Analysis of canonical, highly tumorigenic, MMTV insertions in genomic DNA of tumors and hyperplasia has identified common integration sites (CIS) [8]. CIS are regions containing MMTV insertions that affect a particular gene’s expression, and are found independently across multiple hyperplasia and tumors. As MMTV inserts randomly into the genome during DNA replication, CIS likely represent critical genetic cancer initiation events. CIS genes are often deregulated and/or mutated in human breast cancer samples [9]. Wnt1, Wnt10b, Rspo2, and Fgf3 have been identified as “core” CIS, as their up-regulation by MMTV insertions has been frequently identified in screens across various mouse and viral strains [811]. It should be noted that MMTV insertions can occur >100 kb from the effected gene, and the molecular mechanisms of their gene expression induction may be varied and complex [811]. So, although the precise location of the insertion may vary, the CIS can be verified by the effect of the insertion on gene expression.

To determine if the low oncogenic viruses Mtv-1/NIV affected these same core CIS genes, we analyzed mammary hyperplasia and tumors in C3Hf and Balb/c NIV mice. All mice were housed in Association and Accreditation of Laboratory Animal Care-accredited facilities in accordance with the NIH Guide for the Care and Use of Laboratory Animals. The National Cancer Institute Animal Care and Use Committee approved all experimental procedure. Breeding pairs of Balb/c NIV mice were a kind gift from Lawrence Young. From these pairs, we established a colony, and consistent with his findings, we identified tumors in only 39 out of 102 (38%) retired Balb/c NIV breeders, and never before the second year of life. From these mice, we transplanted suspected hyperplastic tissue and established 5 independent Balb/c NIV hyperplastic outgrowth (HOG) lines (Table 1). C3Hf tumors were collected from the Heston colony [3]. We confirmed the presence of virus by PCR with a primer set that identifies C3H-MMTV and Mtv-1/NIV, but not endogenous MMTV present within the Balb/c genome (Figure 1A) [12]. Genomic DNA samples isolated from Balb/c mammary tumors induced by MMTV from Czech mice, which is unrelated to C3H-MMTV, were also negative when tested with this primer set (data not shown). Ultrathin sections from mammary tumors of Balb/c NIV, C3Hf, and C3H mice were examined under an electron microscope. Intracellular nucleocapsids, budding forms, and extracellular retrovirions of the B type were found abundantly in both tumor types (Figure 1B and C). Comparison of the viral particles found in canonical milk-borne MMTV-infected C3H mammary tumors and those in tumors from C3Hf and Balb/c NIV and C3H-MMTV were indistinguishable.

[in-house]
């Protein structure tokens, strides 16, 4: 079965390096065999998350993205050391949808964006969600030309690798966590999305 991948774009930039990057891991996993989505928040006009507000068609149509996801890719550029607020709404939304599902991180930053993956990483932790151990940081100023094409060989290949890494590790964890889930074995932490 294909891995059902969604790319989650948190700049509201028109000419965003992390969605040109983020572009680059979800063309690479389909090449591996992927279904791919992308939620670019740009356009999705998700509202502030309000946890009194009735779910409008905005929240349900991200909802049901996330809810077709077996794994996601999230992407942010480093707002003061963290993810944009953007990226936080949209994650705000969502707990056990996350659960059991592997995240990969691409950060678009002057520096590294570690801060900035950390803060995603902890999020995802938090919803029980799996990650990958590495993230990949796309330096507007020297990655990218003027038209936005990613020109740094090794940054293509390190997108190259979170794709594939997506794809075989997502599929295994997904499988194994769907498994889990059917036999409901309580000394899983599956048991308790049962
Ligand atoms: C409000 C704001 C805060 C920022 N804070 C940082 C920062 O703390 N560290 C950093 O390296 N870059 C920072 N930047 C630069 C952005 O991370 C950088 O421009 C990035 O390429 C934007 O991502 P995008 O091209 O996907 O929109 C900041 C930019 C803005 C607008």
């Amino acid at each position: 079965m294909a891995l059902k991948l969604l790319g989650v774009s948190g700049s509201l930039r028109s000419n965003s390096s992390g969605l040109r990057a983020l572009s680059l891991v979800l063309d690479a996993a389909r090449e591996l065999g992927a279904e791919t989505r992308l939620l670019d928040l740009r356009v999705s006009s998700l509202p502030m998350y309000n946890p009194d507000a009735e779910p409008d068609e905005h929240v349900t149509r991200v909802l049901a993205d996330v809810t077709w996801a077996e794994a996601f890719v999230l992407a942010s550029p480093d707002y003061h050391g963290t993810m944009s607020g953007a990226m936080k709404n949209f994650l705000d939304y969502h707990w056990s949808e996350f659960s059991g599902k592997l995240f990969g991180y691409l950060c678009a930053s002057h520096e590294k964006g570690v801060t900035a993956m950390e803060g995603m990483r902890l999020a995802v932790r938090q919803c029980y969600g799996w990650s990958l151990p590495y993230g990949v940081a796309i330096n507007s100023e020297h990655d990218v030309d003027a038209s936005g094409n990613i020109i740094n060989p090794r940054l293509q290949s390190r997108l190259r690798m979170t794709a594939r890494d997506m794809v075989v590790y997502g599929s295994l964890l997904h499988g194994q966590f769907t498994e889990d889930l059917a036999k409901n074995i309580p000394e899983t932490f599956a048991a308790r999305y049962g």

Table 1 Incidence and latency of mammary tumors in 5 serially passaged premalignant Balb/c outgrowth lines
Figure 1
figure 1